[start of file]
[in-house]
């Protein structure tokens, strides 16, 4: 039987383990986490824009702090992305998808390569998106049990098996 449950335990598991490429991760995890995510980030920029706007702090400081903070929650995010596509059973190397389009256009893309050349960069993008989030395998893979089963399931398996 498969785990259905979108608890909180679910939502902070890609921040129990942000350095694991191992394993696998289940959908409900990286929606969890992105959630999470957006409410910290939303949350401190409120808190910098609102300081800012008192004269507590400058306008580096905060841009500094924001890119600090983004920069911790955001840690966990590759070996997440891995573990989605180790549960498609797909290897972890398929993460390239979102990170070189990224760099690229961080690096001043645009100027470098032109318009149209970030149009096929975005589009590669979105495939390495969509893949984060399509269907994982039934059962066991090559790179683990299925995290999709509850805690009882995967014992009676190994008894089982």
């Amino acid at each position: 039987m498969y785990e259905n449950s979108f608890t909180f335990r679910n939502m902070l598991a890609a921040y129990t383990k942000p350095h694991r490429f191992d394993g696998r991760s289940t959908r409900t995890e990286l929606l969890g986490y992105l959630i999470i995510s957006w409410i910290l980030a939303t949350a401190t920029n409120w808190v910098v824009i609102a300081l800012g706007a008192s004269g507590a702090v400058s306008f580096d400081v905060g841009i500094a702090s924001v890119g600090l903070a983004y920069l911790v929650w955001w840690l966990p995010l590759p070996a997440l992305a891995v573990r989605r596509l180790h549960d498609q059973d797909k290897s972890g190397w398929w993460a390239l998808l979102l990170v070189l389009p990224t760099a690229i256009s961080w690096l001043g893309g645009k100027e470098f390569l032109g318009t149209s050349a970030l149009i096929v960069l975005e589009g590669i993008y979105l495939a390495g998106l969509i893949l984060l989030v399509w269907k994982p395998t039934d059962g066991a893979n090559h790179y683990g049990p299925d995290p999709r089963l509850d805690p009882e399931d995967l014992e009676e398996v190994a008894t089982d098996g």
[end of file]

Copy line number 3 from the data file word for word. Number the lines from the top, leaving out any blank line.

């Amino acid at each position: 039987m498969y785990e259905n449950s979108f608890t909180f335990r679910n939502m902070l598991a890609a921040y129990t383990k942000p350095h694991r490429f191992d394993g696998r991760s289940t959908r409900t995890e990286l929606l969890g986490y992105l959630i999470i995510s957006w409410i910290l980030a939303t949350a401190t920029n409120w808190v910098v824009i609102a300081l800012g706007a008192s004269g507590a702090v400058s306008f580096d400081v905060g841009i500094a702090s924001v890119g600090l903070a983004y920069l911790v929650w955001w840690l966990p995010l590759p070996a997440l992305a891995v573990r989605r596509l180790h549960d498609q059973d797909k290897s972890g190397w398929w993460a390239l998808l979102l990170v070189l389009p990224t760099a690229i256009s961080w690096l001043g893309g645009k100027e470098f390569l032109g318009t149209s050349a970030l149009i096929v960069l975005e589009g590669i993008y979105l495939a390495g998106l969509i893949l984060l989030v399509w269907k994982p395998t039934d059962g066991a893979n090559h790179y683990g049990p299925d995290p999709r089963l509850d805690p009882e399931d995967l014992e009676e398996v190994a008894t089982d098996g």